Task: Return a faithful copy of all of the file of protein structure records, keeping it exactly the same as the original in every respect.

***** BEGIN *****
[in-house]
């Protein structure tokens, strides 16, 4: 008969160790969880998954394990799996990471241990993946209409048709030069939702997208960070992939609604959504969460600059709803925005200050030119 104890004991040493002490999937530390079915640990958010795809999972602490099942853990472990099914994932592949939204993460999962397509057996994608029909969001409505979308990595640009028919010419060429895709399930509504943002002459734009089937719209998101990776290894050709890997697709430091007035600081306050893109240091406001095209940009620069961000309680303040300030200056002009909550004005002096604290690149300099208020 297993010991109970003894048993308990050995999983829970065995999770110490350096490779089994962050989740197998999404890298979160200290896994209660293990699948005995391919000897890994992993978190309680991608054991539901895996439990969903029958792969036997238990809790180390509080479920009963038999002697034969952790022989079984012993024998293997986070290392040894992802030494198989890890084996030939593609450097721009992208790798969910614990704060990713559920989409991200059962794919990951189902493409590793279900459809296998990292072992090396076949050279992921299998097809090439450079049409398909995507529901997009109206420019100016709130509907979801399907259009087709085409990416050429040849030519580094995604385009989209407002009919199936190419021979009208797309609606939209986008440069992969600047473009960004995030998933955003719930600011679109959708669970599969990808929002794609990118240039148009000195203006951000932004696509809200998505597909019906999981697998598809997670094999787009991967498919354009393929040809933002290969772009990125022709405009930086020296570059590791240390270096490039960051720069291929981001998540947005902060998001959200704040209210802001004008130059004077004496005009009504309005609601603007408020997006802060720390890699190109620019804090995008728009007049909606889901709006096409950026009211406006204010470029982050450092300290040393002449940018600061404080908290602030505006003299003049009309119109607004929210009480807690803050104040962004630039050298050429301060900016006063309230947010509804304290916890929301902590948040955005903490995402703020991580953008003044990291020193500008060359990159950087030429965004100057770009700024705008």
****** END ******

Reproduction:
[in-house]
């Protein structure tokens, strides 16, 4: 008969160790969880998954394990799996990471241990993946209409048709030069939702997208960070992939609604959504969460600059709803925005200050030119 104890004991040493002490999937530390079915640990958010795809999972602490099942853990472990099914994932592949939204993460999962397509057996994608029909969001409505979308990595640009028919010419060429895709399930509504943002002459734009089937719209998101990776290894050709890997697709430091007035600081306050893109240091406001095209940009620069961000309680303040300030200056002009909550004005002096604290690149300099208020 297993010991109970003894048993308990050995999983829970065995999770110490350096490779089994962050989740197998999404890298979160200290896994209660293990699948005995391919000897890994992993978190309680991608054991539901895996439990969903029958792969036997238990809790180390509080479920009963038999002697034969952790022989079984012993024998293997986070290392040894992802030494198989890890084996030939593609450097721009992208790798969910614990704060990713559920989409991200059962794919990951189902493409590793279900459809296998990292072992090396076949050279992921299998097809090439450079049409398909995507529901997009109206420019100016709130509907979801399907259009087709085409990416050429040849030519580094995604385009989209407002009919199936190419021979009208797309609606939209986008440069992969600047473009960004995030998933955003719930600011679109959708669970599969990808929002794609990118240039148009000195203006951000932004696509809200998505597909019906999981697998598809997670094999787009991967498919354009393929040809933002290969772009990125022709405009930086020296570059590791240390270096490039960051720069291929981001998540947005902060998001959200704040209210802001004008130059004077004496005009009504309005609601603007408020997006802060720390890699190109620019804090995008728009007049909606889901709006096409950026009211406006204010470029982050450092300290040393002449940018600061404080908290602030505006003299003049009309119109607004929210009480807690803050104040962004630039050298050429301060900016006063309230947010509804304290916890929301902590948040955005903490995402703020991580953008003044990291020193500008060359990159950087030429965004100057770009700024705008």